Candy Moulton: Reading the West 8-29-11
This book has nothing to do with the West. But it has everything to do with America and the American Spirit.
This review is not unbiased. I readily admit that the author of “September 11” is a dear friend of mine. We were friends before that fateful day in American history; we are closer since.
William Groneman III worked the “six by nine” on September 9 and 10, 2001. That means, he went to work at 6 p.m. on Sunday the 9th, and got off work at 9 a.m. on Monday the 10th. He was a captain in the Fire Department of the City of New York (FDNY) serving as commander of Engine Company 308, Battalion 51, Division 13, in the borough of Queens. He’d already spent 24 years with FDNY and was looking forward to retirement within the next year.
Morning in New York City on Tuesday, September 11, 2011, was beautiful. The city looked fresh and clean because a storm over the ocean on Monday had washed the atmosphere. That morning Bill’s daughter Katie, went to fourth grade at Maurice W. Downing School; wife Kelly was presiding over a PTA meeting at the school. Bill headed for Jones Beach State Park where he spent more than an hour alternately walking, running, doing pushups, enjoying the quiet late summer day.
You might say it was a routine day for a normal family in New York City. As he traversed the beach, Bill noticed a “mushroom cloud on the horizon.”
He wrote, “I thought to myself, facetiously, that Japan had gotten revenge for World War II by A-bombing New Jersey. I did not stop to look at it but kept on walking and running.” It took some time for this experienced firefighter to conclude his trip to the beach, and only as he returned to his car and overheard an announcement from a radio, “Disaster … Mayor Giuliani … Thousands dead!” did he realize something was terribly amiss in the world.
Instinct. Adrenalin. Duty. Those forces kicked in as he sprinted to his Jeep and raced toward home. “I remember saying to myself, ‘This is Pearl Harbor! This is just like Pearl Harbor!'” … “There was a sensation of having passed through a portal to another world. Everything was changed right at that split second.”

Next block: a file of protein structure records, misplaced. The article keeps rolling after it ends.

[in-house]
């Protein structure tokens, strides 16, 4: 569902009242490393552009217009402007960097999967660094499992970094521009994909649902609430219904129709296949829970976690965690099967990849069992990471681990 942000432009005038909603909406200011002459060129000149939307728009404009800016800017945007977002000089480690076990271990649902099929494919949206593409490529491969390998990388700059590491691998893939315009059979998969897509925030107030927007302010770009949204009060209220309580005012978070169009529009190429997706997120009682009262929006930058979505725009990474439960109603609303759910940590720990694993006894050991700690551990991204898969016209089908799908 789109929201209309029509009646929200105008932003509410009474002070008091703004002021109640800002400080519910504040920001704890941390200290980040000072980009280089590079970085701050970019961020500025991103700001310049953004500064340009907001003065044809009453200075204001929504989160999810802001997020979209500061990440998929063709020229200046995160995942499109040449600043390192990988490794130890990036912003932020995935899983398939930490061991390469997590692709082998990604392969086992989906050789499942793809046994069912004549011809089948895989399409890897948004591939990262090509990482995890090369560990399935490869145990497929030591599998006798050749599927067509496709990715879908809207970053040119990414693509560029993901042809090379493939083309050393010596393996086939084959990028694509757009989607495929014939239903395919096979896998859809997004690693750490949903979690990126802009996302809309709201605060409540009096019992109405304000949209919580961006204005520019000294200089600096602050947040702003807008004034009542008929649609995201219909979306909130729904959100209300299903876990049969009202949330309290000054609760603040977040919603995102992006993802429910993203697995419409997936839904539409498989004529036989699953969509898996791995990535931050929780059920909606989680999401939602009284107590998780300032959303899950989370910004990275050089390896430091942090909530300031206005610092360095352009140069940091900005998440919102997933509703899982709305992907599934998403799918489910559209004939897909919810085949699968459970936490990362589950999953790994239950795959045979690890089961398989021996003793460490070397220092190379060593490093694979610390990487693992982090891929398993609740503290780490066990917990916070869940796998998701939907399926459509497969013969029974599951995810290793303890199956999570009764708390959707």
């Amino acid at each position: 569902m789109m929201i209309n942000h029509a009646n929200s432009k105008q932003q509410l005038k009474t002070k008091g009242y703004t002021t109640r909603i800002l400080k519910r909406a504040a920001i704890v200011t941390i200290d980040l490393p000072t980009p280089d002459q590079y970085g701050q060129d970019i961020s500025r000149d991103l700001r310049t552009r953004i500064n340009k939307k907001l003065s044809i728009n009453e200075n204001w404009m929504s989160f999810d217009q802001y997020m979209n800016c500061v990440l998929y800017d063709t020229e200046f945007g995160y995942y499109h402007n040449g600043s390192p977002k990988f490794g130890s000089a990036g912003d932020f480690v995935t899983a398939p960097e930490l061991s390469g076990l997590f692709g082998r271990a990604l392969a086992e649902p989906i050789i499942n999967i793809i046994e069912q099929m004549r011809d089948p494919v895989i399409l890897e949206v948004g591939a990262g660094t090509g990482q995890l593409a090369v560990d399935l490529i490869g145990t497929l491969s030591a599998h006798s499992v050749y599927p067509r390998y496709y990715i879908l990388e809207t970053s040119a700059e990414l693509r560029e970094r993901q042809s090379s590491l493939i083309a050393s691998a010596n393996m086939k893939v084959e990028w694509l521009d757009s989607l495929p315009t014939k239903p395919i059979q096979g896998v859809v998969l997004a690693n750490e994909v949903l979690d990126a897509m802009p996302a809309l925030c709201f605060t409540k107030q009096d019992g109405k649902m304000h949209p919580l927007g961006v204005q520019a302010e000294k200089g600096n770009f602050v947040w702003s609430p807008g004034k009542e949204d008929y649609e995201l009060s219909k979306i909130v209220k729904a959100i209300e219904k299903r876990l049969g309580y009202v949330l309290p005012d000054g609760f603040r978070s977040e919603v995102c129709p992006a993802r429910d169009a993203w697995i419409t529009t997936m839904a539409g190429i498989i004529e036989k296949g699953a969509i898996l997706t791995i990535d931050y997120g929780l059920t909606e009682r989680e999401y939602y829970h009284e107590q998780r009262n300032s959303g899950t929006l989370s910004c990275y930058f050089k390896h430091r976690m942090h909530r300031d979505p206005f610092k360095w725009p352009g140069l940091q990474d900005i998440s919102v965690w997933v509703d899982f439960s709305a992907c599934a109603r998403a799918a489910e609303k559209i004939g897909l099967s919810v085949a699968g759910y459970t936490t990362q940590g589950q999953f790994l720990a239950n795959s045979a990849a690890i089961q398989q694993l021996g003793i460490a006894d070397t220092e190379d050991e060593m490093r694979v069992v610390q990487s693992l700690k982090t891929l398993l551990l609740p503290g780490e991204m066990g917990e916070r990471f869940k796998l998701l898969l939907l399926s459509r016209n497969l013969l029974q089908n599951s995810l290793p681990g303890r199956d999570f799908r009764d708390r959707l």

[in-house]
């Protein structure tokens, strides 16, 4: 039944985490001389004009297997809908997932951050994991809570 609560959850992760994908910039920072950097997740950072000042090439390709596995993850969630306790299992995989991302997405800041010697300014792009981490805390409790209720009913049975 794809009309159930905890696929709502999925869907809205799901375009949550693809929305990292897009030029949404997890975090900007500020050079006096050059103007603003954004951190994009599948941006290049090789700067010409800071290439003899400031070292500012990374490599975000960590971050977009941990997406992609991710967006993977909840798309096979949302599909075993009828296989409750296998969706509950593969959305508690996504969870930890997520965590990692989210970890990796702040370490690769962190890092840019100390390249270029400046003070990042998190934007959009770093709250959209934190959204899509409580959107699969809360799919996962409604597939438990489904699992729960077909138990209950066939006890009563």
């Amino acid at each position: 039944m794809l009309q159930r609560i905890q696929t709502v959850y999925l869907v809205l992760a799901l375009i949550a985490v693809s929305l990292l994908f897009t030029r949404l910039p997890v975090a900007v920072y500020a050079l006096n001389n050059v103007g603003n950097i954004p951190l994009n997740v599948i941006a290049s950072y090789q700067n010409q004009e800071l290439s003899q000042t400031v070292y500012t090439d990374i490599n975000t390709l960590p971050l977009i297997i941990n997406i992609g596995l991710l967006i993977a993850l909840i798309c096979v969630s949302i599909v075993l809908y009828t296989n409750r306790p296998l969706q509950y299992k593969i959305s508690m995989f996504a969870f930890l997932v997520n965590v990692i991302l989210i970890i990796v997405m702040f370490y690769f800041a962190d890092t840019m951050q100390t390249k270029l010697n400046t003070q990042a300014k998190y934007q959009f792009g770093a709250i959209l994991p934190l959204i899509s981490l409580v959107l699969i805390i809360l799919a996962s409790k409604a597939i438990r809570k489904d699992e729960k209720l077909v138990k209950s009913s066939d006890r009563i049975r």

Like hundreds of other men and women who served in FDNY, Bill Groneman’s greatest need/desire on September 11, 2011, was to respond to what became Ground Zero of the terrorist attack on the Twin Towers. With his men he did just that and found himself standing brim-to-brim with other fire officers waiting for orders to move forward and help the thousands of victims, more than 300 of which were their fellow firemen.
Over the next days and weeks, Bill and other members of FDNY and other agencies worked at Ground Zero, handing down buckets filled with debris, some of which was body parts. It was hard, gruesome, mind-numbing work in conditions that ranged from clouds of dust from the pulverized buildings to muck and mud from rain that fell. Almost as if the heavens themselves were crying.
The round of funerals for the victims began almost immediately. The FDNY buried its own, or memorialized those who were not recovered. Those burials included Terry McShane, a member of Engine 308 Company. Groneman, as Captain and commander of Engine 308, went with the other men from the company to offer their condolences to Terry McShane’s widow, Cathy. But when the opportunity came for Bill to say something to her, “It was as if a hand gripped my throat. I could not utter a sound.”
Bill Groneman is a fine singer, particularly adept with Irish folk ballads, and I’ve heard him sing many times at Western Writers of America conferences. Of all the songs he does, the one that is certainly the most poignant, is a song of tribute to Terry McShane and the other FDNY souls who lost their lives on 9/11. I’ve heard Bill sing this song two, maybe three times. It never fails to set the tears flowing. And I honestly wonder how he can do it, having known the men about whom he sings.
“September 11” is a very personal account. It is not easy to read, particularly so when you know the demons the author has struggled with for these last 10 years – the very real effects of Post Traumatic Stress Disorder, PTSD. But it is important to read, to recognize that people with all types of hopes, dreams, desires and intentions lost a bit of themselves that day 10 years ago.
“Some have said that we need to move on from 9/11. It is in the past and should stay there. Many have moved on already,” Bill writes, “It is difficult for people, civilian, military, emergency service workers, who were there at the Pentagon or World Trade Center, or for families and loved ones of victims, including those in Flight 93, to move on.”
Bill concludes, “Speaking personally, there has not been a day since September 11, 2011, that I have not thought back to some aspect of it.”
Read this memoir. It is haunting, and it is time to remember.
“September 11, A Memoir,” by William Groneman III is published by Goldminds Publishing. I read the e-book Kindle edition (on an iPad); a print edition is expected by Sept. 1.
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